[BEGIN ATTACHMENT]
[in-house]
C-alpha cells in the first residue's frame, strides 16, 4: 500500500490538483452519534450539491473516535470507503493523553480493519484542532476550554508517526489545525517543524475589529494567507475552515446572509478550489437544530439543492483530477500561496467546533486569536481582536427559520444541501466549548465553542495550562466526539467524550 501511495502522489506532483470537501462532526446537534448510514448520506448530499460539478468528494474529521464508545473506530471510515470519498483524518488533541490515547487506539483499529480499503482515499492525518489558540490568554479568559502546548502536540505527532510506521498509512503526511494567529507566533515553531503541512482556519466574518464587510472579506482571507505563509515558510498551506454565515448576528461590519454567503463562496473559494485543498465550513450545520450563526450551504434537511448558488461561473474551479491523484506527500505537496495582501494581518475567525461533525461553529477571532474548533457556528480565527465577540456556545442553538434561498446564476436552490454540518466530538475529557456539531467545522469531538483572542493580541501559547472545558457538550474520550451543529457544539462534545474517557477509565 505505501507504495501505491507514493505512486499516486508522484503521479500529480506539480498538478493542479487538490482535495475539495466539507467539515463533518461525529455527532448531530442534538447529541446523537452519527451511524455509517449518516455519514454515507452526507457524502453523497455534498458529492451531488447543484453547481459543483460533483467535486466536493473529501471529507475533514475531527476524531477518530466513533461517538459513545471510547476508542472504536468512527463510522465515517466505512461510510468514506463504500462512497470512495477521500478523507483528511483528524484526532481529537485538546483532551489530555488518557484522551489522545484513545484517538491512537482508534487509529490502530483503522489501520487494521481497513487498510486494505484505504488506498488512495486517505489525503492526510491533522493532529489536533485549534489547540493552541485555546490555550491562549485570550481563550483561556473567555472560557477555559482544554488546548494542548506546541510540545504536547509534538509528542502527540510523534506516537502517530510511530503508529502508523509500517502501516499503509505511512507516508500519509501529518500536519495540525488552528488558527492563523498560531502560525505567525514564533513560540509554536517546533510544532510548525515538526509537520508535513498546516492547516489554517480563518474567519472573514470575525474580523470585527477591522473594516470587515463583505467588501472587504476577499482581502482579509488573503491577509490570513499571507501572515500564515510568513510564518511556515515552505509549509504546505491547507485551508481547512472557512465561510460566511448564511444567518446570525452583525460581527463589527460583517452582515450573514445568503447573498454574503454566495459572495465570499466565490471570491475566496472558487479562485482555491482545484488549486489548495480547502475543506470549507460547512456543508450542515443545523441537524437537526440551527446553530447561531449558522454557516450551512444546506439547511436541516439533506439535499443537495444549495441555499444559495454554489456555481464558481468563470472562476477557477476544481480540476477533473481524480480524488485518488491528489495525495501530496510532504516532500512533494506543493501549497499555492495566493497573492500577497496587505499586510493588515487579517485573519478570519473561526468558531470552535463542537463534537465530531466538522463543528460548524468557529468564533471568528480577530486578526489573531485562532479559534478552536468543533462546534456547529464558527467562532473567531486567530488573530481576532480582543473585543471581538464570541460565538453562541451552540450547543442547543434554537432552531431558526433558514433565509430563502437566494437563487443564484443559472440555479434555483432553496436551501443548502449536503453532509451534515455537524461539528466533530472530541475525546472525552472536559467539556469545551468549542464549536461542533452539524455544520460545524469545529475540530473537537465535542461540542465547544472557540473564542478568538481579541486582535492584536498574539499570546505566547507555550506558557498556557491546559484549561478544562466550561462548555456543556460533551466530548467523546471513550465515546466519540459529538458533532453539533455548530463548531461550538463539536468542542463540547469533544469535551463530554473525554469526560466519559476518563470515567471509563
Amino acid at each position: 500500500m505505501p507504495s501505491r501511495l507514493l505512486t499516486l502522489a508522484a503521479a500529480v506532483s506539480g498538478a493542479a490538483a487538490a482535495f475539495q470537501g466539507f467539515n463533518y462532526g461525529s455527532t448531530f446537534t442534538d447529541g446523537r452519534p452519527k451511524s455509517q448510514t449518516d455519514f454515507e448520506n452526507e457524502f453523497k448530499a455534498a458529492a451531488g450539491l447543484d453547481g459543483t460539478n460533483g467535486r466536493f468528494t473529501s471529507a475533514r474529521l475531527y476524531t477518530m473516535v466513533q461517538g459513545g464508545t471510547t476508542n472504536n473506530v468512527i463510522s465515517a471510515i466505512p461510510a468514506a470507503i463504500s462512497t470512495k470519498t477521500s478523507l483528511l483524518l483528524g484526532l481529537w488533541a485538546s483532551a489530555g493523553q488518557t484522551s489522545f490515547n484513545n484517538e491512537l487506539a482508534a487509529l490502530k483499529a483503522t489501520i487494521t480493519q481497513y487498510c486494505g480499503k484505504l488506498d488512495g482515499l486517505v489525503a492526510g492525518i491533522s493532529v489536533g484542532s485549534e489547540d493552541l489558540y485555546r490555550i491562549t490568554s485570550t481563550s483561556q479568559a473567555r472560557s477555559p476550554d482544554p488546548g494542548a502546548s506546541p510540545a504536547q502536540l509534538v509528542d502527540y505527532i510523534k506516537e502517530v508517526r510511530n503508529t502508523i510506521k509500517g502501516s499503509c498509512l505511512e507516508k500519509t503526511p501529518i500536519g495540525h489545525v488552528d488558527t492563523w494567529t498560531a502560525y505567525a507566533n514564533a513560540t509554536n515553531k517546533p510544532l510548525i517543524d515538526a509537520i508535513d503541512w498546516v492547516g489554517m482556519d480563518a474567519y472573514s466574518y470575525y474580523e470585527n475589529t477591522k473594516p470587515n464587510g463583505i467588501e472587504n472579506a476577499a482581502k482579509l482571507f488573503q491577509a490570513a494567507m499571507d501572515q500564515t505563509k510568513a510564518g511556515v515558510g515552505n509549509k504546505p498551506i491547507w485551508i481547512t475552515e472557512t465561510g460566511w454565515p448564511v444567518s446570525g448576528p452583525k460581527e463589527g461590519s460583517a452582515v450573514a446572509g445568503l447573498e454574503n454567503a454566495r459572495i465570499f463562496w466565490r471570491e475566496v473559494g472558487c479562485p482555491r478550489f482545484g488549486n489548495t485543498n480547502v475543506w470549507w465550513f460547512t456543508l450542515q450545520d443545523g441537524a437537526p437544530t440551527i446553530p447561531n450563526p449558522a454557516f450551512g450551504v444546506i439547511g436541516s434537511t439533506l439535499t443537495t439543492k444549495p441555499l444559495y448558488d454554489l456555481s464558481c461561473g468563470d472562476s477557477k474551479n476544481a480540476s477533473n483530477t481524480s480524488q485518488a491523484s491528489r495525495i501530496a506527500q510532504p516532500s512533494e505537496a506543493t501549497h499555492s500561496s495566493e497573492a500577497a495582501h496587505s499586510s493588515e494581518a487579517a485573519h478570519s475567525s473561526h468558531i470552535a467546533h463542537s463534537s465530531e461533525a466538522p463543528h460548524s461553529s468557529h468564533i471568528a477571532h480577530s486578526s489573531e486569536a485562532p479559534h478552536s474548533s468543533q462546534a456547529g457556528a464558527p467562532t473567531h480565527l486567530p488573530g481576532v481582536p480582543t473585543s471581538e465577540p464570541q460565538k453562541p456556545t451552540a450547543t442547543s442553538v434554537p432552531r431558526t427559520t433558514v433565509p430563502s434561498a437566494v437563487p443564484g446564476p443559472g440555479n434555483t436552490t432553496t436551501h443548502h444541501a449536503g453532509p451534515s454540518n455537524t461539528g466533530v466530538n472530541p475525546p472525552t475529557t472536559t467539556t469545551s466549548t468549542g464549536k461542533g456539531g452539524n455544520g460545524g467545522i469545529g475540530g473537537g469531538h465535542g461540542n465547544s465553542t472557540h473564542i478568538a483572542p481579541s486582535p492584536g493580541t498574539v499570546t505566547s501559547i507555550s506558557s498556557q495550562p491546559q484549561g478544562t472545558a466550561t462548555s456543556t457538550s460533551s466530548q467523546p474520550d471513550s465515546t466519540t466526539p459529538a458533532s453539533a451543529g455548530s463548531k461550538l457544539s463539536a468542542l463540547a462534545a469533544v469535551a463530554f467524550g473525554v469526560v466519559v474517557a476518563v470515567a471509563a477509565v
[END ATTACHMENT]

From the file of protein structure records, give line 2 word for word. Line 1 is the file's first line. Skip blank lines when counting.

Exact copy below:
C-alpha cells in the first residue's frame, strides 16, 4: 500500500490538483452519534450539491473516535470507503493523553480493519484542532476550554508517526489545525517543524475589529494567507475552515446572509478550489437544530439543492483530477500561496467546533486569536481582536427559520444541501466549548465553542495550562466526539467524550 501511495502522489506532483470537501462532526446537534448510514448520506448530499460539478468528494474529521464508545473506530471510515470519498483524518488533541490515547487506539483499529480499503482515499492525518489558540490568554479568559502546548502536540505527532510506521498509512503526511494567529507566533515553531503541512482556519466574518464587510472579506482571507505563509515558510498551506454565515448576528461590519454567503463562496473559494485543498465550513450545520450563526450551504434537511448558488461561473474551479491523484506527500505537496495582501494581518475567525461533525461553529477571532474548533457556528480565527465577540456556545442553538434561498446564476436552490454540518466530538475529557456539531467545522469531538483572542493580541501559547472545558457538550474520550451543529457544539462534545474517557477509565 505505501507504495501505491507514493505512486499516486508522484503521479500529480506539480498538478493542479487538490482535495475539495466539507467539515463533518461525529455527532448531530442534538447529541446523537452519527451511524455509517449518516455519514454515507452526507457524502453523497455534498458529492451531488447543484453547481459543483460533483467535486466536493473529501471529507475533514475531527476524531477518530466513533461517538459513545471510547476508542472504536468512527463510522465515517466505512461510510468514506463504500462512497470512495477521500478523507483528511483528524484526532481529537485538546483532551489530555488518557484522551489522545484513545484517538491512537482508534487509529490502530483503522489501520487494521481497513487498510486494505484505504488506498488512495486517505489525503492526510491533522493532529489536533485549534489547540493552541485555546490555550491562549485570550481563550483561556473567555472560557477555559482544554488546548494542548506546541510540545504536547509534538509528542502527540510523534506516537502517530510511530503508529502508523509500517502501516499503509505511512507516508500519509501529518500536519495540525488552528488558527492563523498560531502560525505567525514564533513560540509554536517546533510544532510548525515538526509537520508535513498546516492547516489554517480563518474567519472573514470575525474580523470585527477591522473594516470587515463583505467588501472587504476577499482581502482579509488573503491577509490570513499571507501572515500564515510568513510564518511556515515552505509549509504546505491547507485551508481547512472557512465561510460566511448564511444567518446570525452583525460581527463589527460583517452582515450573514445568503447573498454574503454566495459572495465570499466565490471570491475566496472558487479562485482555491482545484488549486489548495480547502475543506470549507460547512456543508450542515443545523441537524437537526440551527446553530447561531449558522454557516450551512444546506439547511436541516439533506439535499443537495444549495441555499444559495454554489456555481464558481468563470472562476477557477476544481480540476477533473481524480480524488485518488491528489495525495501530496510532504516532500512533494506543493501549497499555492495566493497573492500577497496587505499586510493588515487579517485573519478570519473561526468558531470552535463542537463534537465530531466538522463543528460548524468557529468564533471568528480577530486578526489573531485562532479559534478552536468543533462546534456547529464558527467562532473567531486567530488573530481576532480582543473585543471581538464570541460565538453562541451552540450547543442547543434554537432552531431558526433558514433565509430563502437566494437563487443564484443559472440555479434555483432553496436551501443548502449536503453532509451534515455537524461539528466533530472530541475525546472525552472536559467539556469545551468549542464549536461542533452539524455544520460545524469545529475540530473537537465535542461540542465547544472557540473564542478568538481579541486582535492584536498574539499570546505566547507555550506558557498556557491546559484549561478544562466550561462548555456543556460533551466530548467523546471513550465515546466519540459529538458533532453539533455548530463548531461550538463539536468542542463540547469533544469535551463530554473525554469526560466519559476518563470515567471509563